player_num, points, moves);
            std::cout << line << "\n";
         }
      }
   }

   return 0;
}

Here is the result of the best of ten runs:

Program Duration
std::string real 0m8.348s
snprintf real 0m3.263s

Conclusion

Unless your strings are very very tiny, simply using std::string in a performance sensitive hot path is a really bad idea.

Using Regexes for Simple String Matching

Sure, it’s nice when an application lets the user specify a regex as a search term, but exactly how much slower will it be when the search term is an exact string and not a pattern?

In other words, most users don’t know that the search term they are supplying is being parsed as a regular expression.

Here’s a little program that compare the execution speed of an exact match search and a regex search.

#define SEARCH_TYPE_NONE      -1
#define SEARCH_TYPE_EXACT     1
#define SEARCH_TYPE_REGEX     2

int main (int argc, char **argv)
{
   (void)argc;

   if (!argv[1]) {
      fprintf (stderr, "Missing search type (exact or regex\n");
      return -1;
   }

   int stype = SEARCH_TYPE_NONE;
   if ((strcmp (argv[1], "exact")) == 0) {
      stype = SEARCH_TYPE_EXACT;
   }
   if ((strcmp (argv[1], "regex")) == 0) {
      stype = SEARCH_TYPE_REGEX;
   }
   if (stype != SEARCH_TYPE_EXACT && stype != SEARCH_TYPE_REGEX) {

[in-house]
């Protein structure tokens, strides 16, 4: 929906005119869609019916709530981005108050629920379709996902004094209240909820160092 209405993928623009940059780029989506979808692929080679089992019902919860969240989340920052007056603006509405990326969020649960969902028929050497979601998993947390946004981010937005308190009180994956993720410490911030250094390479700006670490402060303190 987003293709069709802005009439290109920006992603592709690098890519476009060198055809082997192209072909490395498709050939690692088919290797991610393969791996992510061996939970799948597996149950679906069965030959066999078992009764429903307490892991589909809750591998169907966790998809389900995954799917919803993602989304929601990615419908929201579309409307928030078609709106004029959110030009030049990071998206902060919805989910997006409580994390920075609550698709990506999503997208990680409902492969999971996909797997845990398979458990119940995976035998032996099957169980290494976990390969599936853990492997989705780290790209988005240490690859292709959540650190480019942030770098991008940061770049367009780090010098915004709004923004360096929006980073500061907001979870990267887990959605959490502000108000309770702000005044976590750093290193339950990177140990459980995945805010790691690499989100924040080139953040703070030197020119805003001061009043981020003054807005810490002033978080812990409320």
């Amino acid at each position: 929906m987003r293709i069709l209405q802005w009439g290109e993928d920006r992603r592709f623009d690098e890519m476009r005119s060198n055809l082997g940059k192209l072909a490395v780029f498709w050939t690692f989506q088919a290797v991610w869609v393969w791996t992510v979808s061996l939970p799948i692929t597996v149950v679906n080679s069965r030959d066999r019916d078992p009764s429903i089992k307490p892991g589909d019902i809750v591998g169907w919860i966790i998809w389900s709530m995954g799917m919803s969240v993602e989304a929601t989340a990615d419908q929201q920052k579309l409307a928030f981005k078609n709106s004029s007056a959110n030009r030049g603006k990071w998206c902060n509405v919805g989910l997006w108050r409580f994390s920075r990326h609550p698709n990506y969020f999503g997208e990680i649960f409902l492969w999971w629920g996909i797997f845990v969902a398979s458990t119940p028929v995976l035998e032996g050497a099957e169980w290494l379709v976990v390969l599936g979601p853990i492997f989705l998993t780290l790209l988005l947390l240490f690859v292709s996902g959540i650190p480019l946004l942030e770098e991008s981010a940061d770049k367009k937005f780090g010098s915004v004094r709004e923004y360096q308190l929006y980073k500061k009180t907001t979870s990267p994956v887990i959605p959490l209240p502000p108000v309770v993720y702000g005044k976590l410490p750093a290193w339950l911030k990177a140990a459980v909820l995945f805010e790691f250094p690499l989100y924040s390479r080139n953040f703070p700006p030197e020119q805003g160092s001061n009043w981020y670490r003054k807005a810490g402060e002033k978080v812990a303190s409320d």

fprintf (stderr, "Search type [%s] unrecognised\n", argv[1]);
      return -1;
   }

   if (!argv[2]) {
      fprintf (stderr, "Missing search term\n");
      return -1;
   }

   if (!argv[3]) {
      fprintf (stderr, "Missing repeat count for matching\n");
      return -1;
   }

   size_t count = 0;
   if ((sscanf (argv[3], "%zu", &count)) != 1) {
      fprintf (stderr, "Count value [%s] is invalid\n", argv[3]);
      return -1;
   }

   regex_t re;
   if ((regcomp (&re, argv[2], REG_EXTENDED | REG_NOSUB)) != 0) {
      fprintf (stderr, "Failed to compile regex\n");
      return -1;
   }

   char input[1024];
   while (count-- != 0 &&
         !ferror (stdin) &&
         !feof (stdin) &&
         fgets (input, sizeof input, stdin)) {
      char *eol = strchr (input, '\n');
      if (eol)
         *eol = 0;
      if (stype == SEARCH_TYPE_EXACT) {
         printf ("exact [%i]\n", strcmp (argv[2], input));
      } else {
         printf ("re [%i]\n", regexec (&re, input, 0, NULL, 0));
      }
   }

   regfree (&re);
   return 0;
}

The tests were run on multiple inputs of abc, abcdef and abcdefghi, all generated by the yes program and piped into the program above. The search count was set to 10m.

The results are as follows:

Search term Search type Duration
abc Regex real 0m2.493s
abcdef Regex real 0m2.620s
abcdefghi Regex real 0m2.893s
abc Exact match real 0m1.492s
abcdef Exact match real 0m1.480s
abcdefghi Exact match real 0m1.454s

Conclusion

Unless your users:

  1. Know how to construct regular expression, and
  2. Have a burning need for very flexible search terms

You’re better off using the exact match function in your code1. The exact match searching executes in about 60% of the time that the regular expression does, with better performance on longer strings.2

Footnotes:

1

Your language of choice almost certainly includes a very highly optimised string matching function.

2

I would be surprised if strcmp() does not switch to a vectorised implementation pass a certain length. This would explain why the performance is better when the string length goes over a particular point.

Author: Lelanthran Manickum

Date: 2022-06-05 Sun 20:39